Separately, in my early adult years, the book Song of Solomon by Toni Morrison also inspired me. It was a celebration of so many aspects of Black culture. The humor, the passion, and the nuanced way that the author integrated the prominent role that traditional African storytelling played in the daily lives of the characters of the story, brought me comfort and reminded me of my birth home. It was a strong reminder of some negatives (in the book and outside of it), but we can trace some of the roots of that, and despite the negatives, still we can “rise.” The journey may not be straight or smooth, but I am determined that if I hang on and ride it out, I will get there.

Photo of the Kunta Kinte - Alex Haley Memorial in downtown Annapolis taken by the author during her recent trip to Maryland.

As a parent, I have often reflected on the movie and book. I have wondered what the right age is for my children to experience both, especially “Roots.” I recognize that both works could have a powerful (and not necessarily positive) impact on my children’s understanding of the world and the people around them. In the past, I was concerned that one or both of those works might adversely impact the wonderful, incredible, culturally-rich, and inclusive diverse relationships they have successfully built. They may be old enough now though.

I have experienced my share of bias within the Montessori community and it is extremely hurtful and exhausting. Thus, as an educator of adult learners, I know how important celebrating and embracing diversity in the classroom is and I find joy in teaching my adult learners about diverse cultures. I always incorporate cultural inclusion that is representative of the world around us as part of my curriculum, whether through fabricating various materials, providing food tastings, or providing deep lectures and relevant media. I can help my adult learners develop critical thinking skills, expand their perspectives, and become more empathetic toward others who are different from them. To me, it is a trickle-down effect; they can take the knowledge to prepare their classroom environments to shape absorbent minds and be change-makers.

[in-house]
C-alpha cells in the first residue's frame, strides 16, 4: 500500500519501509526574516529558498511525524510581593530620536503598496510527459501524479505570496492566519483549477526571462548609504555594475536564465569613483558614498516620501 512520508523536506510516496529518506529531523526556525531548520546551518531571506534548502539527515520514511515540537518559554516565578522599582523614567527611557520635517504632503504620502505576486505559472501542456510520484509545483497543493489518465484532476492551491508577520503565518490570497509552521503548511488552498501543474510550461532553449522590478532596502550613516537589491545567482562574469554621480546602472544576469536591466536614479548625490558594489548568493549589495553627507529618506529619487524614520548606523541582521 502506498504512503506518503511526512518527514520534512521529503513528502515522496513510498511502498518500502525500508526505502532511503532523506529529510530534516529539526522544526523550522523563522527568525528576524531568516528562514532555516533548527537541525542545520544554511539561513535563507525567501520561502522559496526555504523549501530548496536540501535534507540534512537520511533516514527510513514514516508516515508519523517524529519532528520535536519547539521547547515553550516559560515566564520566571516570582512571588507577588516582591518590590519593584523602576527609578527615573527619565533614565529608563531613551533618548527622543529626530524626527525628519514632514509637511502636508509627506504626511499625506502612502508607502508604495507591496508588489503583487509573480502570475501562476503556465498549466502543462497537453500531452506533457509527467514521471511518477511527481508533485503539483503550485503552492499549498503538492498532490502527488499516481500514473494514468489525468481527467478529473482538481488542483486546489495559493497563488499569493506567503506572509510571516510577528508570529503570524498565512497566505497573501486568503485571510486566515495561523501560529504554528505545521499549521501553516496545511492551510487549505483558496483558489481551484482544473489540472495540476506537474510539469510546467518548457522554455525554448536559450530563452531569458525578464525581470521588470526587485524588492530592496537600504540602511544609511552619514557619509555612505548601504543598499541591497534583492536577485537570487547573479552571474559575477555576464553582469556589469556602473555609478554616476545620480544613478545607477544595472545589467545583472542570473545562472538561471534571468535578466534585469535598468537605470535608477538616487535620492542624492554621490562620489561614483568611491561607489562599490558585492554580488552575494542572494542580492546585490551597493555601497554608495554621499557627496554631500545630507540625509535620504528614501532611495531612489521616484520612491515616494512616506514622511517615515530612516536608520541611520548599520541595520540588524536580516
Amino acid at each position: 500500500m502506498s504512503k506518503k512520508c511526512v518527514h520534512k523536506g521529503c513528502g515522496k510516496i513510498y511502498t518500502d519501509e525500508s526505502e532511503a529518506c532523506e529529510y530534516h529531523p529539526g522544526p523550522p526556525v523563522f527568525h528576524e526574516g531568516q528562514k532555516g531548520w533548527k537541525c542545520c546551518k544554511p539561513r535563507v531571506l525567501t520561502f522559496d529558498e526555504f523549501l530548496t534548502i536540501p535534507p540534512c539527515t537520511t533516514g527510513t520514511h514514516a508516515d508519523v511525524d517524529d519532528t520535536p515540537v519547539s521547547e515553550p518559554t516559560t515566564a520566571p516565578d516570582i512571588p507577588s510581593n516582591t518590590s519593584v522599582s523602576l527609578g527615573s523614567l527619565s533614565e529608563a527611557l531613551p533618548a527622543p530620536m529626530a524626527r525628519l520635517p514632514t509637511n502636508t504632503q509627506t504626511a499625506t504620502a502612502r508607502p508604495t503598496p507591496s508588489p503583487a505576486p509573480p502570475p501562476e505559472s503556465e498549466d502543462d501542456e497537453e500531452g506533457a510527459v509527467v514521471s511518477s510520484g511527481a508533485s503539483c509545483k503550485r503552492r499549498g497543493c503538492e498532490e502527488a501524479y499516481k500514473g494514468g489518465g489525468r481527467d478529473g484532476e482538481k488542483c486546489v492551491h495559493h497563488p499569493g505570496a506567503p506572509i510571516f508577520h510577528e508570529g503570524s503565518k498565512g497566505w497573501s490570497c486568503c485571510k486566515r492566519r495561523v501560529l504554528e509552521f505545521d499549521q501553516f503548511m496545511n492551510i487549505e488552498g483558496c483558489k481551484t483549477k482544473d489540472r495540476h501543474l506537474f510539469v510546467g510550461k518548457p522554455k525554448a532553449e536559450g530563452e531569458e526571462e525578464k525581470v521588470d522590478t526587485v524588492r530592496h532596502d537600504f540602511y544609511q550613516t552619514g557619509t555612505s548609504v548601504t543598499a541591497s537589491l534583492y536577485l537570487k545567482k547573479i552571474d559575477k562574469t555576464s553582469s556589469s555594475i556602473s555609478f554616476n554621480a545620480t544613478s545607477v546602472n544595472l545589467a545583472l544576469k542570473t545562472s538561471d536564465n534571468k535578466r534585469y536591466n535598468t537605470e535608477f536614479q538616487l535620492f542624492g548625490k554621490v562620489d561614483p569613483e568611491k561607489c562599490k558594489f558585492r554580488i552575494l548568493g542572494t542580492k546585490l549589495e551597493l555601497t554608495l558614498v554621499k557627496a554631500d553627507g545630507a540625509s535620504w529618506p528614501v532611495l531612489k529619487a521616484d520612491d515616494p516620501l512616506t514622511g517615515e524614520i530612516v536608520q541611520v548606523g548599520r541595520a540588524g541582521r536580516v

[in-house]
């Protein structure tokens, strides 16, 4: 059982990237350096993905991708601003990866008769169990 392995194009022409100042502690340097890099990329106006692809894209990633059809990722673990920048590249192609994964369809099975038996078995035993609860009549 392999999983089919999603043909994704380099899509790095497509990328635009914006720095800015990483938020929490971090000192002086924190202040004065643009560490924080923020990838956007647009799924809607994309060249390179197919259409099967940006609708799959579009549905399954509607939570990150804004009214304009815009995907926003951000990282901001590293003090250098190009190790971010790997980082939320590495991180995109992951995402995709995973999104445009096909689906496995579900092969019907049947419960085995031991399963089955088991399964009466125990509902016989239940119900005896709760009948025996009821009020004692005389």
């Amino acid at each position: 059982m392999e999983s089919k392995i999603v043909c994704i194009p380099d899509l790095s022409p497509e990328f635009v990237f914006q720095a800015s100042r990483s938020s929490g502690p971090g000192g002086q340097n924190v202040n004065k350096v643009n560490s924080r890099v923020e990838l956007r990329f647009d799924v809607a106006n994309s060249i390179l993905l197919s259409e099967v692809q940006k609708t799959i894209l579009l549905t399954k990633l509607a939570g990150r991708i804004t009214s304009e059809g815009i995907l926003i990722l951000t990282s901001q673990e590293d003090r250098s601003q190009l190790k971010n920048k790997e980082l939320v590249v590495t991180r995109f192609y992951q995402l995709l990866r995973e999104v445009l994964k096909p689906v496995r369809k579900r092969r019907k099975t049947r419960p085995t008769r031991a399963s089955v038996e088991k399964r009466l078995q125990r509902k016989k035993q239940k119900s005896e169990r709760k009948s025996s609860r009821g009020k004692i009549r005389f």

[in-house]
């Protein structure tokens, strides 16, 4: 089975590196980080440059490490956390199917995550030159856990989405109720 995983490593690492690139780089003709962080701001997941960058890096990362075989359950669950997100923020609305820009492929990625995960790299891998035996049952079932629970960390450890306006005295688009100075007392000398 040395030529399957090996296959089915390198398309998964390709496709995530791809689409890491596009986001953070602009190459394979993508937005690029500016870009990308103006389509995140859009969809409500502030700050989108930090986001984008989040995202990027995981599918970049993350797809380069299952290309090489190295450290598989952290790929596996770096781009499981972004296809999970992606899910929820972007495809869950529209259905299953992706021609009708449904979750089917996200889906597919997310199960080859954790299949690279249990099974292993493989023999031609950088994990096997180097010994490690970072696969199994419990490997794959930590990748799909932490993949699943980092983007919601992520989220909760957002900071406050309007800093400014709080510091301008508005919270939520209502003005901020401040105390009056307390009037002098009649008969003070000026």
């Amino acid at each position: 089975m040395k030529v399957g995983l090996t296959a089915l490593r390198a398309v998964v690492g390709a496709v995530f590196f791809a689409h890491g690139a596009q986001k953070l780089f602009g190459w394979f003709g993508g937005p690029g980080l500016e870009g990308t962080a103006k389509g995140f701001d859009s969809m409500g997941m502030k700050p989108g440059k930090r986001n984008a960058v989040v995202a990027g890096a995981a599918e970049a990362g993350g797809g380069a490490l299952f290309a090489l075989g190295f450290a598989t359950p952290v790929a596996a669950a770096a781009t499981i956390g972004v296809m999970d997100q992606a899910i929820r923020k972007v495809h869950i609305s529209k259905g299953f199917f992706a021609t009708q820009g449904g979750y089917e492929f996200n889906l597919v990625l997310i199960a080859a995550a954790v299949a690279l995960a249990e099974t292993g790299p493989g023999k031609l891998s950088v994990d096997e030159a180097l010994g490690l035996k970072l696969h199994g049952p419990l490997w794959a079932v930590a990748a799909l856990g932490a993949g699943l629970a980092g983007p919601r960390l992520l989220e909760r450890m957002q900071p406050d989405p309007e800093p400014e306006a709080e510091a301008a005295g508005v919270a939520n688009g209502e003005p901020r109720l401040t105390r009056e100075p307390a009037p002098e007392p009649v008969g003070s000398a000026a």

So much of America’s rich (especially the dark) history is not taught in schools. Beyond that, many of the adult learners I encounter are adult immigrants who did not go through the American school system (and did not get the bits of history taught there). They are often completely unaware of the turbulent struggles of Black people that created foundations for their opportunities. They only see the stereotypes in the media and react to them, unconsciously and consciously.

I became an educator of adult learners because I wanted to be a positive reflection for learners like me who did not see themselves represented in their teachers. But I also wanted to make the field of instructors more diverse. When I share my knowledge of the anti-bias and antiracist (ABAR) curriculum, I am “talking the talk” and encouraging the creation of a safe and inclusive learning environment for all students. By acknowledging and appreciating diverse cultures, we can all work towards a better future that is more just and equitable for everyone.

Finally, we may hesitate to admit it, but it takes effort to connect with others outside our easy and familiar “bubbles.” However, to be effective Guides, we have to do hard things and make the effort to understand and connect with others outside our “bubbles.” We have to prepare our individual selves as a prerequisite to being able to provide meaningful diversity, equity and inclusion in our classrooms. Believe me, even toddlers can spot the difference, and they absorb it, consciously and unconsciously. Just ask my own children about their experiences.

About the Author 

Maati Wafford

Michelle Blake (Mblake@monmtessoriblooming.com) is the founder and principal of Montessori Blooming LLC, through which she offers consulting services to the Montessori community. Michelle is a certified Montessori Infant/Toddler guide by the American Montessori Society. She is a 2020—2021 AMS Emerging Leaders Fellow and a graduate of the AMS Instructor Academy. Additionally, Michelle is the Montessori Infant and Toddler Level coordinator for Chestnut Hill College in Philadelphia (CHC), an adjunct professor at CHC, a faculty member at Princeton Center for Teacher Education, and an instructor at other TEPs. She has presented at various Montessori conferences and will be presenting at the 2024 Event.

Interested in writing a guest post for our blog? Let us know!

The opinions expressed in Montessori Life are those of the authors and do not necessarily represent the position of AMS.